“If you look at the math for Democrats, it is not easy to get back the majority. They have the opportunity, but you have to have New Hampshire on that list,” said Amy Walter of the Cook Political Report.
Publications like Politico and the National Journal have already listed Ayotte’s reelection as one of the most closely watched, along with races in Colorado, Nevada, Pennsylvania, Illinois, and Wisconsin, in terms of determining which party can control the Senate with a new president taking office.
Should Hassan run, it would have a domino effect on other New Hampshire races down the ballot. As members of Congress, executive councilors, and state senators consider running for the open governor’s seat, their own seats, in turn, could be up for grabs.
Ayotte does appear to be taking her reelection seriously. At the end of 2014, she had more than $2 million cash on hand in her campaign account. At the same point in their own reelection campaigns for the Senate, Shaheen had $375,000 and Sununu had $737,000.
In addition, Ayotte has already hired a campaign manager, Ben Sparks, and there are plans to add additional staff soon. This could give her a head start over Hassan, who has not opened a federal account, but does continues to employ her former campaign manager as a political consultant. Hassan has also used her campaign e-mail list to engage her supporters in her budget fight with the Republican-dominated Legislature.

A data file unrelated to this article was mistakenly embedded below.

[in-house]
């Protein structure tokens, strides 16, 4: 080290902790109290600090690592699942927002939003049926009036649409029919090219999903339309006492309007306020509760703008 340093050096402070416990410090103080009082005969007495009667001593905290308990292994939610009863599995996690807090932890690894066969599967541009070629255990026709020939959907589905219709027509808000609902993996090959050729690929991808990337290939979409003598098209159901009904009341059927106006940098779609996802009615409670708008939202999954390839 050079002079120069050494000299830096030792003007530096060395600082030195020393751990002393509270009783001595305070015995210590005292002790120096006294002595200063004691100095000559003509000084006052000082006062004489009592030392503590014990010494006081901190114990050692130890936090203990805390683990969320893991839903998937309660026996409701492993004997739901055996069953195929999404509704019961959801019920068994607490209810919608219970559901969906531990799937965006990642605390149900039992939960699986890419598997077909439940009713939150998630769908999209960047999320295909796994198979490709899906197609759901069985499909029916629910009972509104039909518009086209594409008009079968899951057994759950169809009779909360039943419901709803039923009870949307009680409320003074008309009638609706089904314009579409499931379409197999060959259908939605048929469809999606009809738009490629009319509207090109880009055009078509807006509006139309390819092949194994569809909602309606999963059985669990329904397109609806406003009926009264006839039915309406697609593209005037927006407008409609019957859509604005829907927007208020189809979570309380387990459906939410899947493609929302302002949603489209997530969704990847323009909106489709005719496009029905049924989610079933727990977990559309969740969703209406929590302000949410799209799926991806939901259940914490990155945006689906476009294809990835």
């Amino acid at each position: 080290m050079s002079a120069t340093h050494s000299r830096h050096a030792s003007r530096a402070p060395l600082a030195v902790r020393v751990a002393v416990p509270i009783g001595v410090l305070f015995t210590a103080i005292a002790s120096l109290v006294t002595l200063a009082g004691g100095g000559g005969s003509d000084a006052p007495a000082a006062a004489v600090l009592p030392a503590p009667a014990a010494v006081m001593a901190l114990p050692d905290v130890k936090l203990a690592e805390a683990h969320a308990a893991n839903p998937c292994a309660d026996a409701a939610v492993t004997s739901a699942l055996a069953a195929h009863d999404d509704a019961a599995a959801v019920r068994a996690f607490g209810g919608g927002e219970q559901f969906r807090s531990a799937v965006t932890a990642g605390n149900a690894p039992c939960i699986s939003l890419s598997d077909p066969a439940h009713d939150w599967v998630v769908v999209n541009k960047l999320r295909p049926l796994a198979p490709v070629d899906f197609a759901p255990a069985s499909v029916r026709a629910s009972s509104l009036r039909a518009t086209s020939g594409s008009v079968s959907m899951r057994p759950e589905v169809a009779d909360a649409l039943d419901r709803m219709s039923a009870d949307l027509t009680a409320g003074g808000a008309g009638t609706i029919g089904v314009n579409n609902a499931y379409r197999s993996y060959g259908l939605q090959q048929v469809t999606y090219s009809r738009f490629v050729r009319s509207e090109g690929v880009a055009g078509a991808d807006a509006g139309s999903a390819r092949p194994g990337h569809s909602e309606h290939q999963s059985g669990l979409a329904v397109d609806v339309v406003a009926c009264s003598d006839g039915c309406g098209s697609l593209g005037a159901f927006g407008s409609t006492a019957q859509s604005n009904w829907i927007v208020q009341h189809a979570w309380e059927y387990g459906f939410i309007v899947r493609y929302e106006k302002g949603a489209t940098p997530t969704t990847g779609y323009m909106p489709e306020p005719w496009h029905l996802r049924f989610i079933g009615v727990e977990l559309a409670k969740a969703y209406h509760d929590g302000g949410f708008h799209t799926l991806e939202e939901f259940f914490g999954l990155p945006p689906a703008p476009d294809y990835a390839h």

More publicly, the jabs at each other have been subtle. For example, when Ayotte was a leader in a showdown over funding the Department of Homeland Security, Hassan used her governor’s office to send a press release describing the potential negative impact on New Hampshire, had Ayotte had her way.
There have been other competitive races for the Senate in the past decade featuring two female candidates, including in North Carolina, Hawaii, Maryland, and Maine. None of them featured a sitting senator against a sitting governor.
Women running for top races is nothing new in the Granite State. In 2013, the state made national history for having its entire congressional delegation made up of women, with Hassan as governor as an additional bonus.
Interestingly, when a sitting governor challenges an incumbent senator, historically the governor is twice as likely to win. Sitting governors have run against incumbent senators 19 times since 1946, with a record of 13-6.
One person with a unique perspective on an Ayotte-versus-Hassan race is Republican attorney Ovide Lamontagne. He narrowly lost the Republican Senate nomination to Ayotte in 2010 before losing the general election to Hassan for governor in 2012.
Lamontagne, who has not ruled out a primary challenge to Ayotte, said both candidates would be formidable because both would be heavily supported by national third-party groups. There was more third-party spending per vote in Lamontagne’s race against Hassan than any other that year, according to an analysis by the Washington-based Center for Public Integrity. Most of that money came from EMILY’s List and the Democratic Governors Association in support of Hassan.
For the rest of 2015, the early stages of this campaign will take place in the background of the presidential primary already underway in the state. After that, Lamontagne says, the election will have to be won on the ground.
“You have two bright and accomplished women who have demonstrated they can run for office and win,” said Lamontagne. “If this contest actually happens, I guarantee you this: It will be no holds barred.”